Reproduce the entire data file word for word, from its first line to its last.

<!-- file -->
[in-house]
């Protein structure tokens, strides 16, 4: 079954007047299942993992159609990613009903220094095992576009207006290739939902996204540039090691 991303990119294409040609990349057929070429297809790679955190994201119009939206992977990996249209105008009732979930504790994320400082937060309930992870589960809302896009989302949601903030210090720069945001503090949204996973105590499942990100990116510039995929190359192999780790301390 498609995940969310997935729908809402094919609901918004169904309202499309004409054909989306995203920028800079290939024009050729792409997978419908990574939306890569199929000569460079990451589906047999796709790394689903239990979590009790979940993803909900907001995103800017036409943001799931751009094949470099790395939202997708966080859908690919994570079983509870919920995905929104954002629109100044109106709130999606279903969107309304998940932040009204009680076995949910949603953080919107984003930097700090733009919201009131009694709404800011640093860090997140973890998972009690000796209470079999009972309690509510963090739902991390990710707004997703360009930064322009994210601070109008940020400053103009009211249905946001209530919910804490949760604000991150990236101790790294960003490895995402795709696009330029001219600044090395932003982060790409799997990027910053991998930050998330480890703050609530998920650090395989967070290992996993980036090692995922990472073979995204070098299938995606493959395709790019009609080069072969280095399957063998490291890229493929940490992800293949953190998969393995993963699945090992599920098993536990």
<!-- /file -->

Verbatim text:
[in-house]
């Protein structure tokens, strides 16, 4: 079954007047299942993992159609990613009903220094095992576009207006290739939902996204540039090691 991303990119294409040609990349057929070429297809790679955190994201119009939206992977990996249209105008009732979930504790994320400082937060309930992870589960809302896009989302949601903030210090720069945001503090949204996973105590499942990100990116510039995929190359192999780790301390 498609995940969310997935729908809402094919609901918004169904309202499309004409054909989306995203920028800079290939024009050729792409997978419908990574939306890569199929000569460079990451589906047999796709790394689903239990979590009790979940993803909900907001995103800017036409943001799931751009094949470099790395939202997708966080859908690919994570079983509870919920995905929104954002629109100044109106709130999606279903969107309304998940932040009204009680076995949910949603953080919107984003930097700090733009919201009131009694709404800011640093860090997140973890998972009690000796209470079999009972309690509510963090739902991390990710707004997703360009930064322009994210601070109008940020400053103009009211249905946001209530919910804490949760604000991150990236101790790294960003490895995402795709696009330029001219600044090395932003982060790409799997990027910053991998930050998330480890703050609530998920650090395989967070290992996993980036090692995922990472073979995204070098299938995606493959395709790019009609080069072969280095399957063998490291890229493929940490992800293949953190998969393995993963699945090992599920098993536990």